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Chapter 13, Part 1

Polar Front Theory

Overview of Chapter 13
1. How do storms in the middle and high latitudes form? 2. How do upper level winds influence storm formation? 3. What are the wind flow patterns in a developing storm system?

1. Polar Front Theory

A wave cyclone begins along the polar front, where cold polar air meets warm subtropical air. The (stationary) front is locally a trough of low pressure. Air flows parallel to the front, but in opposite directions.

2. Polar Front Theory

Because of the different wind directions, a frontal wave can form. The region of lowest pressure is at the junction between the two fronts. Green shaded region is where rain is.

3. Polar Front Theory

Next an open wave forms with lower pressure at the center. Precipitation forms in a wide band in front of the warm front and a narrow band near the cold front. Energy comes from warm air rising, latent heat, and wind flowing toward low.

4. Polar Front Theory

The faster moving cold front moves closer to the warm front, reducing shrinking the warm sector. Eventually, the front becomes occluded. At this point the storm is most intense.

5. Polar Front Theory

The point where the cold, warm, and occluded fronts meet is called the triple point. A new wave may start at this secondary low. The center gradually dissipates as cold air lies on both sides of the original front.

6. Polar Front Theory

Without the supply of energy from warm air rising and precipitation, the original front gradually disappears, leaving a low and a stationary front.

Lifecycle of a Wave Cyclone

A Family of Cyclones

Low 1 is just forming, Low 2 is an open wave, and Low 3 is dissipating. The average speed of a cyclone is 25 knots.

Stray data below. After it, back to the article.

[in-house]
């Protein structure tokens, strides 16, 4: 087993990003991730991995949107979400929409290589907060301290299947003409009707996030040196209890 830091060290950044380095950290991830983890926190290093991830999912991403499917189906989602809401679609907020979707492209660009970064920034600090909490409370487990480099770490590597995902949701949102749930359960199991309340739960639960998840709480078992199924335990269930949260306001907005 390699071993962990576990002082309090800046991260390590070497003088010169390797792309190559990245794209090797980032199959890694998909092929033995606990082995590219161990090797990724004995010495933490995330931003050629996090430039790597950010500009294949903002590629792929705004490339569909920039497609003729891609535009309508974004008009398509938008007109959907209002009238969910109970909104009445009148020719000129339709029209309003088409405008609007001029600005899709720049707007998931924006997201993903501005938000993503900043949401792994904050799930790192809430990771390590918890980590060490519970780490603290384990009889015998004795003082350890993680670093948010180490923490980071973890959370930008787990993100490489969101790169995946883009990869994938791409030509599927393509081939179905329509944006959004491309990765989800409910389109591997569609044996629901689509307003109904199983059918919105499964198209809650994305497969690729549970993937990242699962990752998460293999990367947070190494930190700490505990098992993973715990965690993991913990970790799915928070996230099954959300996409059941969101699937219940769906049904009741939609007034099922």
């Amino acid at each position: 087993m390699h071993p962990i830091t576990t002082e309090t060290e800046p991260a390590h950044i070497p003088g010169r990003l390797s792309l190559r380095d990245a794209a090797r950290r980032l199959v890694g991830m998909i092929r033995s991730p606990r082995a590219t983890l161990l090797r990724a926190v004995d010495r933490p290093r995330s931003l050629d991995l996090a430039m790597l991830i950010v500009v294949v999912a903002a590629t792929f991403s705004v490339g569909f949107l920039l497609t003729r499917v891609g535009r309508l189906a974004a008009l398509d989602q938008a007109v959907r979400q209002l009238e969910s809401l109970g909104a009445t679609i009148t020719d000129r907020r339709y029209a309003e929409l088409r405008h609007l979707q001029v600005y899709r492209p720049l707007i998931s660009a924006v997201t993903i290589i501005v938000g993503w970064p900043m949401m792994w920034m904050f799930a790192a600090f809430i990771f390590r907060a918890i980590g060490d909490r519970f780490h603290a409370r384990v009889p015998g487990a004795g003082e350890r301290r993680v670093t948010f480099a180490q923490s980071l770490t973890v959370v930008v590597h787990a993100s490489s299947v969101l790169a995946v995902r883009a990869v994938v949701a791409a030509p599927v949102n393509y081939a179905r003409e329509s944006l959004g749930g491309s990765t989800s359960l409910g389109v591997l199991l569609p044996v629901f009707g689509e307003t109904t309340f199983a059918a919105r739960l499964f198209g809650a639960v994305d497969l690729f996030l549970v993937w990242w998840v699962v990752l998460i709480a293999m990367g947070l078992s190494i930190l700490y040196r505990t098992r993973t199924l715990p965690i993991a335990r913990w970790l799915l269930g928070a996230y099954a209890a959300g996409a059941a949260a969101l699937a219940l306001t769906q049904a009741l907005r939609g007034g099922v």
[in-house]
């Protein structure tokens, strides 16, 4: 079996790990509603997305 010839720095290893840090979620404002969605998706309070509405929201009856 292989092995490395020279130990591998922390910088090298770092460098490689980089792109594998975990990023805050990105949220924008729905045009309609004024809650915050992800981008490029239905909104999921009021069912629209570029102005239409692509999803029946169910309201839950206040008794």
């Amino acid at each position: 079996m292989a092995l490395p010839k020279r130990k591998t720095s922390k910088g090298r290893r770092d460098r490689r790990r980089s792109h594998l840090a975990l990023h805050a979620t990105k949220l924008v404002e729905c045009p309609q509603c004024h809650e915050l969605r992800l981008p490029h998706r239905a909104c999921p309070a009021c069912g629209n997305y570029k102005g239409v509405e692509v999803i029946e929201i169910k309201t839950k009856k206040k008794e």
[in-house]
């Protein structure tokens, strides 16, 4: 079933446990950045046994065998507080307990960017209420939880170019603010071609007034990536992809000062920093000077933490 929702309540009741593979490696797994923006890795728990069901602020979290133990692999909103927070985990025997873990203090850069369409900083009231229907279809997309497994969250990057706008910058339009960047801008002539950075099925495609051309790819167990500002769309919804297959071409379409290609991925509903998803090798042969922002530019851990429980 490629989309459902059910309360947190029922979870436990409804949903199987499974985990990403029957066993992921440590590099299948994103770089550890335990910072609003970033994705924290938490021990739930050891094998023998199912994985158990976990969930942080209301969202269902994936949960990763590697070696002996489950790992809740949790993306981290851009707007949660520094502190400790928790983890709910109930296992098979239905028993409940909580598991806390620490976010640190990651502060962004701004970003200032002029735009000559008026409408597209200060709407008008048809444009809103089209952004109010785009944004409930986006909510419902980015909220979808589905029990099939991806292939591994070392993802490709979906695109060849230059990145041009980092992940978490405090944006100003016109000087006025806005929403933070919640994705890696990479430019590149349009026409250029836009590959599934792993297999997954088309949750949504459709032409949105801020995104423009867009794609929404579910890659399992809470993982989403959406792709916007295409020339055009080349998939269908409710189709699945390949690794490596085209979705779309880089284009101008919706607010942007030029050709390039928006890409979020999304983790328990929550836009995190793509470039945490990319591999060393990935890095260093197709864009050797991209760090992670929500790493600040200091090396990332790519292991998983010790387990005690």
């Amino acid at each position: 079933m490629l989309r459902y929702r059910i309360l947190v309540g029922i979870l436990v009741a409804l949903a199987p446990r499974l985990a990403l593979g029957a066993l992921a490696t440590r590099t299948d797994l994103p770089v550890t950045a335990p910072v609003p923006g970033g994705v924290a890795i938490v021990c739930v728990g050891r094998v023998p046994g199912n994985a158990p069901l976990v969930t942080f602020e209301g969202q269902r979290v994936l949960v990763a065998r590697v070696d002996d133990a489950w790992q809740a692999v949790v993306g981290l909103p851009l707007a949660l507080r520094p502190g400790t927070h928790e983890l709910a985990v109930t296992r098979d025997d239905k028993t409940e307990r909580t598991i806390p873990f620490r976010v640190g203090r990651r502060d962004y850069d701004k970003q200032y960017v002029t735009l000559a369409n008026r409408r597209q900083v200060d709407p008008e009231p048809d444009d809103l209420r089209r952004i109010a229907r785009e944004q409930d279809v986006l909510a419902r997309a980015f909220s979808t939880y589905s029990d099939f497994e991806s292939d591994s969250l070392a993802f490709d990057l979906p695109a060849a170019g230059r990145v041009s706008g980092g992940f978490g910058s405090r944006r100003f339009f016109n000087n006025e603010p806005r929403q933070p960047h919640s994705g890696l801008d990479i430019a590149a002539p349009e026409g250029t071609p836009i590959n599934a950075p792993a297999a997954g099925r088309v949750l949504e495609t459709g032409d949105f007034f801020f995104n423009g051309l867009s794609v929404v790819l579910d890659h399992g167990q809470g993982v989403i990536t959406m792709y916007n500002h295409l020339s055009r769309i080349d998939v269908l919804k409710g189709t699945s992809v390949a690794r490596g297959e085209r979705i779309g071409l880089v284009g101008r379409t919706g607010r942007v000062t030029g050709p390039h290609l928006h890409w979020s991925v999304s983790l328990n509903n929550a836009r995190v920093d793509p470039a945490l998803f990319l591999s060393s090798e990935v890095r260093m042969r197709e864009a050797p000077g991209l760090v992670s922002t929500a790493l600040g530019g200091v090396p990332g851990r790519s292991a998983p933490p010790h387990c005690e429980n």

Strengthening of a cyclone is called cyclogenesis. Regions in US where this frequently occurs: east slope of Rockies, the Great Basin, Gulf of Mexico, and Atlantic Ocean east of Carolinas.

Typical Paths of Winter Anticyclones

Convergence and Divergence

Air flow converges towards a low, acting to increase the pressure. Air flow diverges away from a high, acting to decrease the air pressure. How does a low intensify?

Upper Level Wind Flow

Where the isobars (and wind flow) get closer together the air is converging, while when the isobars get further apart the air is diverging.

Vertical Structure
A surface high will intensify if there is converging air above it. A surface low will intensify if there is diverging air below it. Note offset between surface and above highs and lows. Upper level wind influences the formation of surface highs and lows.

Large storm systems at middle and high latitudes form along the polar front. According to the polar front theory, storms start as a frontal wave, develop into an open wave, and eventually dissipate. Whether a storm intensifies is determined in part by upper level convergence and divergence.